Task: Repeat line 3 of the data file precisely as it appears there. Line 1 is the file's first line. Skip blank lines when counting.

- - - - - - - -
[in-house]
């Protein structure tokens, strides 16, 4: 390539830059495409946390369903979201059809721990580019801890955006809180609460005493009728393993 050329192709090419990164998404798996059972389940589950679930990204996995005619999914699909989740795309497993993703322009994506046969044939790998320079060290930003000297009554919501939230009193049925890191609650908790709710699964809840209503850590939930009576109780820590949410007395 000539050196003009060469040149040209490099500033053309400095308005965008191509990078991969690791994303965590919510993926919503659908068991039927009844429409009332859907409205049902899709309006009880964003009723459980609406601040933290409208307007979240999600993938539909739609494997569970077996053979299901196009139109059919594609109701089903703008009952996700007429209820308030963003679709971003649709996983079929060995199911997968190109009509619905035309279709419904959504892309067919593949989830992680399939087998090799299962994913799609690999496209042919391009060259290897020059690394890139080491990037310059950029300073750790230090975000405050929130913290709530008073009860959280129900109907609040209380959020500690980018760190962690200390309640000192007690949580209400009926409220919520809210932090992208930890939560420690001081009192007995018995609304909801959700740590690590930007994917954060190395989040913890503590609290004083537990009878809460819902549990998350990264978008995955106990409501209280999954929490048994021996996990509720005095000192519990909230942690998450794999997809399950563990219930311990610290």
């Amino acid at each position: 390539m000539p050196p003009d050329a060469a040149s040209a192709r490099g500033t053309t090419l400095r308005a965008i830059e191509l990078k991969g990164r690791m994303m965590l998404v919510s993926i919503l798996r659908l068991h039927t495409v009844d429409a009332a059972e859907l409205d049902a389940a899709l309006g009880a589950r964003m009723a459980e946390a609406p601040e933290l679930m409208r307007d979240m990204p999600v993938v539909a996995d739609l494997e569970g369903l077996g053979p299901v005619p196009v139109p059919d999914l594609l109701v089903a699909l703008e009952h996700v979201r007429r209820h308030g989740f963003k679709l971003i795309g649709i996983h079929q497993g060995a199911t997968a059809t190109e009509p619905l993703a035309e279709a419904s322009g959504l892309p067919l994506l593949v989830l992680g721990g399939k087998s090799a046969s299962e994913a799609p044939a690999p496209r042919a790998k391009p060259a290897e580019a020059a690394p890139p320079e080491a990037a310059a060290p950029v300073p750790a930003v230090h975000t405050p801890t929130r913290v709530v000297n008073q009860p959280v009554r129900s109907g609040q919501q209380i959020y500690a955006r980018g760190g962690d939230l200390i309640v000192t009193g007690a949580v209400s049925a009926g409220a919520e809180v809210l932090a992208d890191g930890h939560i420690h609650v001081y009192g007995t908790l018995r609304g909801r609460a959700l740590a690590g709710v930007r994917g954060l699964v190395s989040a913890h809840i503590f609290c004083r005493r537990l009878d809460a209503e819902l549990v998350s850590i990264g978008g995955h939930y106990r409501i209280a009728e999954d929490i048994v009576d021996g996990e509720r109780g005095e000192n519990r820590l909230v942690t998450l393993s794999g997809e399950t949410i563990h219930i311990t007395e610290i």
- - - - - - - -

């Amino acid at each position: 390539m000539p050196p003009d050329a060469a040149s040209a192709r490099g500033t053309t090419l400095r308005a965008i830059e191509l990078k991969g990164r690791m994303m965590l998404v919510s993926i919503l798996r659908l068991h039927t495409v009844d429409a009332a059972e859907l409205d049902a389940a899709l309006g009880a589950r964003m009723a459980e946390a609406p601040e933290l679930m409208r307007d979240m990204p999600v993938v539909a996995d739609l494997e569970g369903l077996g053979p299901v005619p196009v139109p059919d999914l594609l109701v089903a699909l703008e009952h996700v979201r007429r209820h308030g989740f963003k679709l971003i795309g649709i996983h079929q497993g060995a199911t997968a059809t190109e009509p619905l993703a035309e279709a419904s322009g959504l892309p067919l994506l593949v989830l992680g721990g399939k087998s090799a046969s299962e994913a799609p044939a690999p496209r042919a790998k391009p060259a290897e580019a020059a690394p890139p320079e080491a990037a310059a060290p950029v300073p750790a930003v230090h975000t405050p801890t929130r913290v709530v000297n008073q009860p959280v009554r129900s109907g609040q919501q209380i959020y500690a955006r980018g760190g962690d939230l200390i309640v000192t009193g007690a949580v209400s049925a009926g409220a919520e809180v809210l932090a992208d890191g930890h939560i420690h609650v001081y009192g007995t908790l018995r609304g909801r609460a959700l740590a690590g709710v930007r994917g954060l699964v190395s989040a913890h809840i503590f609290c004083r005493r537990l009878d809460a209503e819902l549990v998350s850590i990264g978008g995955h939930y106990r409501i209280a009728e999954d929490i048994v009576d021996g996990e509720r109780g005095e000192n519990r820590l909230v942690t998450l393993s794999g997809e399950t949410i563990h219930i311990t007395e610290i």